Arun Joshi Biography
Nationality: Indian. Born: 1939. Education: Attended schools in India and the United States. Career: Director, Shri Ram Centre for Industrial Relations.
The Foreigner. Bombay and London, Asia Publishing House, 1968.
The Strange Case of Billy Biswas. Bombay, London, and New York, Asia Publishing House, 1971.
The Apprentice. Bombay and New York, Asia Publishing House, 1974; London, Asia Publishing House, 1975.
The Last Labyrinth. New Delhi, Vision, 1981.
The City and the River. New Delhi, Vision, 1990.
The Survivor: A Selection of Stories. New Delhi, Sterling, 1975.
Shri Ram: A Biography, with Khushwant Singh. London and NewYork, Asia Publishing House, 1968.
Laia Shri Ram: A Study in Entrepreneurship and Industrial Management. New Delhi, Orient Longman, 1975.
Arun Joshi: A Study of His Fiction edited by N. Radhakrishnan, Gandhigram, Tamilnadu, Gandhigram Rural Institute, 1984; The Fictional World of Arun Joshi, New Delhi, Classical, 1986, and The Novels of Arun Joshi, New Delhi, Prestige, 1992, both edited by R.K. Dhawan; The Novels of Kamala Markandaya and Arun Joshi by A.A. Sinha. Jalandhar, India, ABS Publications, 1998; Arun Joshi: The Existentialist Element in His Novels by Mukteshwar Pandey. Delhi, B.R. Publishing, 1998.
* * *
Arun Joshi is a novelist who, more strongly than most, has brought to his work that detachment from the everyday, while still acknowledging its existence, which is perhaps India's particular gift to the literature of the world. The rising up into the transcendental is a trait that has increasingly marked out his novels from his first, The Foreigner—where the young hero, after experiencing life and love in America, is, back in Delhi, at last persuaded by a humble office worker that sometimes detachment lies in actually getting involved—on up to The City and the River, which takes place wholly in an imaginary land.
To venture as a writer into such territory it is necessary to be equipped with the means to make the everyday credible and sharply present. This Joshi was from the start well able to do, as his early short stories, subsequently collected in The Survivor, clearly show. "The Gherao" tells simply and effectively of how a young college teacher arrives at maturity when his aged Principal is subjected to that peculiar Indian form of protest action, the gherao, the preventing of a target figure from moving anywhere or receiving any succor.
The Strange Case of Billy Biswas is the story of a young, rich, American-educated Indian who ends up in the wilderness of central India living as a semi-naked "tribal" seeking a meaning to things above and beyond all that everyday civilization can provide. A key to Joshi's whole intent can be found in the words he puts into the mouth of his narrator; as he grows old he realizes that the most futile cry of man is his impossible wish to be understood.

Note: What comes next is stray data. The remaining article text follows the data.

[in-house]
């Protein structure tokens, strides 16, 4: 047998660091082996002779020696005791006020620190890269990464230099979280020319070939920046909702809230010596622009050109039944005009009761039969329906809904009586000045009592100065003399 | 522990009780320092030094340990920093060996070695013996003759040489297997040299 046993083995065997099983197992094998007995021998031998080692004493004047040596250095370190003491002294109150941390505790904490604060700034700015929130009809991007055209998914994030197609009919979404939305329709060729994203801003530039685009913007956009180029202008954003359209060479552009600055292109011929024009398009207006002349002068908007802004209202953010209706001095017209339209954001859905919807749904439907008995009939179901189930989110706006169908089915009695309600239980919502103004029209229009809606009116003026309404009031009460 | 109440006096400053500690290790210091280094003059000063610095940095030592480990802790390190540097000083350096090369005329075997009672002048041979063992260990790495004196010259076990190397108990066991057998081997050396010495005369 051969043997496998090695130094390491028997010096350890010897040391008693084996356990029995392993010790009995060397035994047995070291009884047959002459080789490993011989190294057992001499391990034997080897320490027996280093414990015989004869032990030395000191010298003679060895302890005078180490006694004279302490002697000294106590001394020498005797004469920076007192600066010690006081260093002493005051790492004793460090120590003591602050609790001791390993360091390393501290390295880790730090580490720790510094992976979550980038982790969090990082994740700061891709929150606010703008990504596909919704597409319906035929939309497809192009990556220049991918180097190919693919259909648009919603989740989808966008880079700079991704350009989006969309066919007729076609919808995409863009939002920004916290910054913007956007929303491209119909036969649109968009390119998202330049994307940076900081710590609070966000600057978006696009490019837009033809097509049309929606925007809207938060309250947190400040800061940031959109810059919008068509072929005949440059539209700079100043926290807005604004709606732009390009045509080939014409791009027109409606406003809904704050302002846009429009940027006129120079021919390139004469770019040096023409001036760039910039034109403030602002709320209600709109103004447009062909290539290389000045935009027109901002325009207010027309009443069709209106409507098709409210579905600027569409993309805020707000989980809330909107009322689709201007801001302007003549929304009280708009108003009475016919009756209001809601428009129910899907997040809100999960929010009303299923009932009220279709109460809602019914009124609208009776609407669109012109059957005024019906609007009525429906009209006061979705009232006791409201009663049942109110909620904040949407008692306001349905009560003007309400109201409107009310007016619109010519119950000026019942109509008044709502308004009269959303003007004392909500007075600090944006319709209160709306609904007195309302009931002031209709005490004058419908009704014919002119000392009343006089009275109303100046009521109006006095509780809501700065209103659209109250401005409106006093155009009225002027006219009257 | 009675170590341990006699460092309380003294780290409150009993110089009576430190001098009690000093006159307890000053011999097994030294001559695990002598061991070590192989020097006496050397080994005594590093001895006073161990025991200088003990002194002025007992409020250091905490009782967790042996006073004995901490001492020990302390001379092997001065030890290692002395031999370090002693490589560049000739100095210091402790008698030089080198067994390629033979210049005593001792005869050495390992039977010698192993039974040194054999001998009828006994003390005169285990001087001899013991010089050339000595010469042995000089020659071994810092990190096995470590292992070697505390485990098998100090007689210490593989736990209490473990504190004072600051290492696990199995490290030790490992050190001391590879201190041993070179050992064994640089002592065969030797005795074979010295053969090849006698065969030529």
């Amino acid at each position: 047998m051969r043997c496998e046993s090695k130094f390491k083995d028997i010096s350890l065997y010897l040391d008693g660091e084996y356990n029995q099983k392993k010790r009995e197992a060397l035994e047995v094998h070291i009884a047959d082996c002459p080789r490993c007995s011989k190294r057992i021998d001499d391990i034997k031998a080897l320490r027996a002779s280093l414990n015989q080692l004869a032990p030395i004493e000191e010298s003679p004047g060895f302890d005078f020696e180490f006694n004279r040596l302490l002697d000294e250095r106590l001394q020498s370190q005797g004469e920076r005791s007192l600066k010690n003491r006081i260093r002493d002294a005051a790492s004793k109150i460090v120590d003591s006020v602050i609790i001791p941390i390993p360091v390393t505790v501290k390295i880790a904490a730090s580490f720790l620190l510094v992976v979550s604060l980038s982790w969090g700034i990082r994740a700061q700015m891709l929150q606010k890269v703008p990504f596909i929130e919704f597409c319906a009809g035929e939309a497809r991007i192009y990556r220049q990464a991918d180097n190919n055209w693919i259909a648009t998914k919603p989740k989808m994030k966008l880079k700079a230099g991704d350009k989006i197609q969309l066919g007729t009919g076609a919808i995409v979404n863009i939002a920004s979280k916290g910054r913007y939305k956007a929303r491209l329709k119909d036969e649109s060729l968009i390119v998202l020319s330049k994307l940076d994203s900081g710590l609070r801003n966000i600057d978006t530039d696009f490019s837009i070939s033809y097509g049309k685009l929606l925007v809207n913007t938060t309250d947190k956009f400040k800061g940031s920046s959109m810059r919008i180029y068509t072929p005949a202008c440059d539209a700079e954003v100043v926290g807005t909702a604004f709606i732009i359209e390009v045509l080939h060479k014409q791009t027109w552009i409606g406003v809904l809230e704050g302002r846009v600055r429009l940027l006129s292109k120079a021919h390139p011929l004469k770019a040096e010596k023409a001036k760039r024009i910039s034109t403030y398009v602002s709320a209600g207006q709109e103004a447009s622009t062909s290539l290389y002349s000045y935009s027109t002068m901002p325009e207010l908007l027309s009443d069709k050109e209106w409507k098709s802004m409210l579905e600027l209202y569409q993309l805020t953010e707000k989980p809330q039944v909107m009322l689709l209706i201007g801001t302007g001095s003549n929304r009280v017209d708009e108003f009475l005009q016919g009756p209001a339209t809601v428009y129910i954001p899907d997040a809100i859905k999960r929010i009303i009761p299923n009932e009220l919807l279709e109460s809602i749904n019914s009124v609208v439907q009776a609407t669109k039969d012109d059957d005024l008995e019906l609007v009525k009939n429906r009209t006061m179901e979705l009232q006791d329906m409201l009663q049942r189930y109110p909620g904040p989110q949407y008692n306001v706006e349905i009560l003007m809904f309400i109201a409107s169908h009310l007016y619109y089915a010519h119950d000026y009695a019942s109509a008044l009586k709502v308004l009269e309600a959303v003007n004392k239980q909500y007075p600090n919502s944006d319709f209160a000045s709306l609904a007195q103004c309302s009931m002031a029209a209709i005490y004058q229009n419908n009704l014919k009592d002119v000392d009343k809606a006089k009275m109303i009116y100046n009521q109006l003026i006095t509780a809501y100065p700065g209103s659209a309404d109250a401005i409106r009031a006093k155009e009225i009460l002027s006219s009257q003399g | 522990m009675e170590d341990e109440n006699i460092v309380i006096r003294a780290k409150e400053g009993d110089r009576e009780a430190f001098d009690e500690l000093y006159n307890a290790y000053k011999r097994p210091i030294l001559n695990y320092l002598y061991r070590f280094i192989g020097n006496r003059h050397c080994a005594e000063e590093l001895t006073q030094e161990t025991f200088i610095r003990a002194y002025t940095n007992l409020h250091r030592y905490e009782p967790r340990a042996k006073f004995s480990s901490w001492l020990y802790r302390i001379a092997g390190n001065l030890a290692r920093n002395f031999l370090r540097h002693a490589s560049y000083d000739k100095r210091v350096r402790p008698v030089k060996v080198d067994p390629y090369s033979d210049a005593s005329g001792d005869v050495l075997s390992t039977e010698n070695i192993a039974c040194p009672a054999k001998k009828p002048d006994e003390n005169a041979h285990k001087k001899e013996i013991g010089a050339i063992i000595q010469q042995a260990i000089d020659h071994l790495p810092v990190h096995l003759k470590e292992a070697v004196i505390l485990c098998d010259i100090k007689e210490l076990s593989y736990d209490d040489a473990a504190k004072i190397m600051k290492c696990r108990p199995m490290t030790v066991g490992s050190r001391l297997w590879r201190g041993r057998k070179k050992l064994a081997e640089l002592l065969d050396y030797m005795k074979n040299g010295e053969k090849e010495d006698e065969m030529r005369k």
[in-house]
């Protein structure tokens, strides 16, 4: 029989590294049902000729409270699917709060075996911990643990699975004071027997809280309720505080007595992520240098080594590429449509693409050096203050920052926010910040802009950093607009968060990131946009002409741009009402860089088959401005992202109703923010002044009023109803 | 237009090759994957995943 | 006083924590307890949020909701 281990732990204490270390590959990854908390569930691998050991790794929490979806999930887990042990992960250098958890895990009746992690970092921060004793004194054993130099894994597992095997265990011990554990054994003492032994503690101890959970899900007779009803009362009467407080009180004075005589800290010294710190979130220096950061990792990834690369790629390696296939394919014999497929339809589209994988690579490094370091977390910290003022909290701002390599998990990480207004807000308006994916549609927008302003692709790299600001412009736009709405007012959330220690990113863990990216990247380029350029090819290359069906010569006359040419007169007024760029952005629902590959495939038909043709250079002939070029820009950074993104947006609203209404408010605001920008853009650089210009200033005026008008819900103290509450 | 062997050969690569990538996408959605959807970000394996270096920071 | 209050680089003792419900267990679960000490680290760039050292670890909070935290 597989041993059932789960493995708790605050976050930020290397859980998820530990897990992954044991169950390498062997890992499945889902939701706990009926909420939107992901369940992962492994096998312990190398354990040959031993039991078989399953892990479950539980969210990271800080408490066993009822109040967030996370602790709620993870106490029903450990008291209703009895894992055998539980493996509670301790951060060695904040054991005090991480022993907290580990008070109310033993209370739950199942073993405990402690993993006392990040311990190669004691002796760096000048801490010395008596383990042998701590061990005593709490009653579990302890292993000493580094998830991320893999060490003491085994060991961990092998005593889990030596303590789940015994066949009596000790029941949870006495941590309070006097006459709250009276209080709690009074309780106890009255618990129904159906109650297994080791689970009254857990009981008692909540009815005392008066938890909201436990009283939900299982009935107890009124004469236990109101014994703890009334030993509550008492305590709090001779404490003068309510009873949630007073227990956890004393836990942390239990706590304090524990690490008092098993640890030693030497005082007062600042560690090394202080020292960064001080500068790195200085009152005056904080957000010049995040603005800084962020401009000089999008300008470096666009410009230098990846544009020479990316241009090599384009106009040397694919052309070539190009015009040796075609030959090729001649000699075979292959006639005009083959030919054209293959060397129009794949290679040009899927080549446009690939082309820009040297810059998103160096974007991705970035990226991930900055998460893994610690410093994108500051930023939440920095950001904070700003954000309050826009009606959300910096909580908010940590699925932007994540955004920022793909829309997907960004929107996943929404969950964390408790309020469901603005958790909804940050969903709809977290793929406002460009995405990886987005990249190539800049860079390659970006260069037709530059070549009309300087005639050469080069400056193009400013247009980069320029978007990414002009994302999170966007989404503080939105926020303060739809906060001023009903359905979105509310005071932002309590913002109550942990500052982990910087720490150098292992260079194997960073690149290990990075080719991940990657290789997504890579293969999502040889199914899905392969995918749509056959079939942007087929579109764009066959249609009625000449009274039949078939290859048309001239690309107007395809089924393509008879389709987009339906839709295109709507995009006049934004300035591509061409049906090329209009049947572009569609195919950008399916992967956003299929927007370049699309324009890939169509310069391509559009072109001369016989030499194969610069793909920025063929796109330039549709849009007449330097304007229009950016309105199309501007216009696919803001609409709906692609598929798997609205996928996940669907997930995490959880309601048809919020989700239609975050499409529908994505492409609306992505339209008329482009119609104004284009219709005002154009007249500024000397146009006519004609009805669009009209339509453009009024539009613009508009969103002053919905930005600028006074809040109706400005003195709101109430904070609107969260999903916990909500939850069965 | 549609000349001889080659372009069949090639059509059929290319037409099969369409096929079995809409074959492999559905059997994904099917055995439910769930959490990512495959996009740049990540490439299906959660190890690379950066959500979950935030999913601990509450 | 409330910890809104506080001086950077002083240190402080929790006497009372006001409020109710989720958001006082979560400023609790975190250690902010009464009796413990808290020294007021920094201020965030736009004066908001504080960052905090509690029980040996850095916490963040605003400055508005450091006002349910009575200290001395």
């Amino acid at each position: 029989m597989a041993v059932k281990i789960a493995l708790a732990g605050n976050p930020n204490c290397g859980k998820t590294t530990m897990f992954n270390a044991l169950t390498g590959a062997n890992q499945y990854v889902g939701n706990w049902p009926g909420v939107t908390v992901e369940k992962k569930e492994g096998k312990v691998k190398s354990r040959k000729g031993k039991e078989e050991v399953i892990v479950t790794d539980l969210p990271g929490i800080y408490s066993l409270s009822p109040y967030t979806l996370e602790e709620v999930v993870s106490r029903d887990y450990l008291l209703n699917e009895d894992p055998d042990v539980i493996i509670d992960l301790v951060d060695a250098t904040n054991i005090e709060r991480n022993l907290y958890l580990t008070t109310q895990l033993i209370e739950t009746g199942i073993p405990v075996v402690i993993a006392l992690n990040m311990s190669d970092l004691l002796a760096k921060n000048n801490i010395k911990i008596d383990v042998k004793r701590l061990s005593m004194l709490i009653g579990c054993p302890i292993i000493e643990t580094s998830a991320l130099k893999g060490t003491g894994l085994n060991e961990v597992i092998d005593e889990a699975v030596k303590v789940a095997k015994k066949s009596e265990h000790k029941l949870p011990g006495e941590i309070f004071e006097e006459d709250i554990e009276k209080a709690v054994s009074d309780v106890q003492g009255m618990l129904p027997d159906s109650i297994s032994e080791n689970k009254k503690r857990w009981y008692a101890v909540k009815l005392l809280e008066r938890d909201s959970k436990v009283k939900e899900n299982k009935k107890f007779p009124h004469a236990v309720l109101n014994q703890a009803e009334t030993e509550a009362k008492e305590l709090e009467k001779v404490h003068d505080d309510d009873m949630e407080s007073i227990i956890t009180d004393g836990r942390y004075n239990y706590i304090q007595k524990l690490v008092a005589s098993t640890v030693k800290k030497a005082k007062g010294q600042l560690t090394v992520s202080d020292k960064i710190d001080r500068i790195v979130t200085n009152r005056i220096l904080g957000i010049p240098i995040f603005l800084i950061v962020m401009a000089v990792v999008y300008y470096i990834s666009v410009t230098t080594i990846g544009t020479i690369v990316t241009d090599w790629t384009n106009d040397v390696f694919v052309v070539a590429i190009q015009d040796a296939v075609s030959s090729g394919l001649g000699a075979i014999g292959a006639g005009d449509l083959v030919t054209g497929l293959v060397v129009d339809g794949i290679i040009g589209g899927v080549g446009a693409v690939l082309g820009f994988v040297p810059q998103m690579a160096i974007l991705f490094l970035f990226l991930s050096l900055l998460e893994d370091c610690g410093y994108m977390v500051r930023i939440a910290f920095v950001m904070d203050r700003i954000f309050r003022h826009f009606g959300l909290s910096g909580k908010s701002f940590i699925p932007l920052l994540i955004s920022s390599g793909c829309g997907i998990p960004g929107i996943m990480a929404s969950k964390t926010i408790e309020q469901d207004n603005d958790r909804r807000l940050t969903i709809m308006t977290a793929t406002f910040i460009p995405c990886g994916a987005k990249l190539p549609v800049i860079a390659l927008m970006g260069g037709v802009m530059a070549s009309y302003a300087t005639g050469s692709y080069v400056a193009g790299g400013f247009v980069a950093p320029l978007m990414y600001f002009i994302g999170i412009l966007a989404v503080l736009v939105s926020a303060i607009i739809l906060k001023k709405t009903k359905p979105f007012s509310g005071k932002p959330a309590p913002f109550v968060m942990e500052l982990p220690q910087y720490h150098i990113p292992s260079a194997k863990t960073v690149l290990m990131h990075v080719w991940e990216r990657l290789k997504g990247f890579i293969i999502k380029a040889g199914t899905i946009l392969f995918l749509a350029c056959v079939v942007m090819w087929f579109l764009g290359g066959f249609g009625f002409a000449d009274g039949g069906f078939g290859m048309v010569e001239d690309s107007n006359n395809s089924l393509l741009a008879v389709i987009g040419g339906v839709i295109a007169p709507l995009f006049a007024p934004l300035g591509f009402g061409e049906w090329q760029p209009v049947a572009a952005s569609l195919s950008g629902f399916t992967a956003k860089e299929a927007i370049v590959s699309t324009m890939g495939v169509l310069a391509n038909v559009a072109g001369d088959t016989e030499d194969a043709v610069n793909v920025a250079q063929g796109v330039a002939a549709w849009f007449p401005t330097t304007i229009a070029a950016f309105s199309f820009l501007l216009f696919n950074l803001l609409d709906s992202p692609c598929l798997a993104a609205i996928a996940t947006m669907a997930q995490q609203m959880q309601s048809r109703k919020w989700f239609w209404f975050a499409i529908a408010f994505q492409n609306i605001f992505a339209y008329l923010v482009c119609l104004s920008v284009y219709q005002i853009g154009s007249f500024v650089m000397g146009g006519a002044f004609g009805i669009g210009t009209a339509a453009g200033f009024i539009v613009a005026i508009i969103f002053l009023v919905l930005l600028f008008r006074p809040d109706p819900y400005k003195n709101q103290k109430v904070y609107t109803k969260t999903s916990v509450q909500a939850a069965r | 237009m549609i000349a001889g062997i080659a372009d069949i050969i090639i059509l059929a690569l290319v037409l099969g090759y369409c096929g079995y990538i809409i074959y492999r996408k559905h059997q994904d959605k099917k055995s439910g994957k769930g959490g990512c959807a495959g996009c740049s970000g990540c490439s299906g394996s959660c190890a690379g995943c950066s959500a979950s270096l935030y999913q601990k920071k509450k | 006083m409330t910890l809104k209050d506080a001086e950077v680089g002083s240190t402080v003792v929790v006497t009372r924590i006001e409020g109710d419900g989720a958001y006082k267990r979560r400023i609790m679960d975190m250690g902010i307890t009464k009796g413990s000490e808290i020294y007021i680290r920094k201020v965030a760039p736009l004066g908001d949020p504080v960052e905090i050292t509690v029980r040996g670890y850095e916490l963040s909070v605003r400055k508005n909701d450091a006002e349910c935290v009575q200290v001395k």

The Apprentice, Joshi's third novel, takes his search for understanding man's predicament one step further toward the transcendental. Its central figure is a man essentially docile and uncourageous whose life more or less parallels the coming into being of postcolonial India. Eventually gaining a post in the civil service, he ends, as many real-life civil servants did, by taking a huge bribe. But in the final pages he comes to see that at least corrupt man can strive to do just a little good—he cleans shoes at a temple—and that while there are in the world young people still untainted, there is a spark of hope.
In The Last Labyrinth, the hero, if that always is not too strong a term for the men Joshi puts at the center, is a man crying always "I want! I want!" and not knowing what it is he desires, in some ways a parallel figure to Saul Bellow's Henderson, the rain king. His search takes him, however, to infinitely old Benares, a city seen as altogether intangible, at once holy and repellent, and to an end lost in a miasma of nonunderstanding. But the way there is gripping. Joshi writes with a persuasive ease and illuminates the outward scene with telling phrase after telling phrase.
Then there is The City and the River, where the city is not the Delhi or the Bombay Joshi has elsewhere described so concretely but a wholly intangible place, removed from time, where nonetheless a man can be seen wearing jeans. Joshi, in his search for a way to describe the meaning of things, has now come to a world akin to those of science fiction or perhaps to the mystical poetry of Blake writing of "Golgonooza the spiritual Fourfold London eternal." But all the while there are digs or sly hints at the current ills of Indian society and, by implication, of all societies everywhere. And in the final pages, where the wild river sweeps over the whole complex city, there is, again, sounded that faint note of hope. The question is not of success or failure, an old yogi tells his disciple; the question is of trying.